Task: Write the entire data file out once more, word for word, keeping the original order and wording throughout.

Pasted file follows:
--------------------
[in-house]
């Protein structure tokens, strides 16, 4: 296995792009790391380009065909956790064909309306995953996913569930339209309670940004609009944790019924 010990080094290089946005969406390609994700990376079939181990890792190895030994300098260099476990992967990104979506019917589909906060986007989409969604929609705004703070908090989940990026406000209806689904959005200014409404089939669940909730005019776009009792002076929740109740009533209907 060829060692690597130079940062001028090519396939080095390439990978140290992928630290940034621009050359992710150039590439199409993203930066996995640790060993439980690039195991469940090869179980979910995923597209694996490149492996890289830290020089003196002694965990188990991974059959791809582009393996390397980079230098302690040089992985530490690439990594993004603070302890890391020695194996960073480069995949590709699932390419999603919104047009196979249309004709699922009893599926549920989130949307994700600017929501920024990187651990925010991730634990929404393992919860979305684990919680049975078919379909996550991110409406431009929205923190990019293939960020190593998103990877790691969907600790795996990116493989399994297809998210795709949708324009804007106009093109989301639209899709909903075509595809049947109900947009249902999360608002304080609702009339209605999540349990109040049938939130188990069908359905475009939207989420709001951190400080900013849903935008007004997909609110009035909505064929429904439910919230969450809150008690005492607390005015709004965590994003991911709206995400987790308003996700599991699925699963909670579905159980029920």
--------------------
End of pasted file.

[in-house]
């Protein structure tokens, strides 16, 4: 296995792009790391380009065909956790064909309306995953996913569930339209309670940004609009944790019924 010990080094290089946005969406390609994700990376079939181990890792190895030994300098260099476990992967990104979506019917589909906060986007989409969604929609705004703070908090989940990026406000209806689904959005200014409404089939669940909730005019776009009792002076929740109740009533209907 060829060692690597130079940062001028090519396939080095390439990978140290992928630290940034621009050359992710150039590439199409993203930066996995640790060993439980690039195991469940090869179980979910995923597209694996490149492996890289830290020089003196002694965990188990991974059959791809582009393996390397980079230098302690040089992985530490690439990594993004603070302890890391020695194996960073480069995949590709699932390419999603919104047009196979249309004709699922009893599926549920989130949307994700600017929501920024990187651990925010991730634990929404393992919860979305684990919680049975078919379909996550991110409406431009929205923190990019293939960020190593998103990877790691969907600790795996990116493989399994297809998210795709949708324009804007106009093109989301639209899709909903075509595809049947109900947009249902999360608002304080609702009339209605999540349990109040049938939130188990069908359905475009939207989420709001951190400080900013849903935008007004997909609110009035909505064929429904439910919230969450809150008690005492607390005015709004965590994003991911709206995400987790308003996700599991699925699963909670579905159980029920």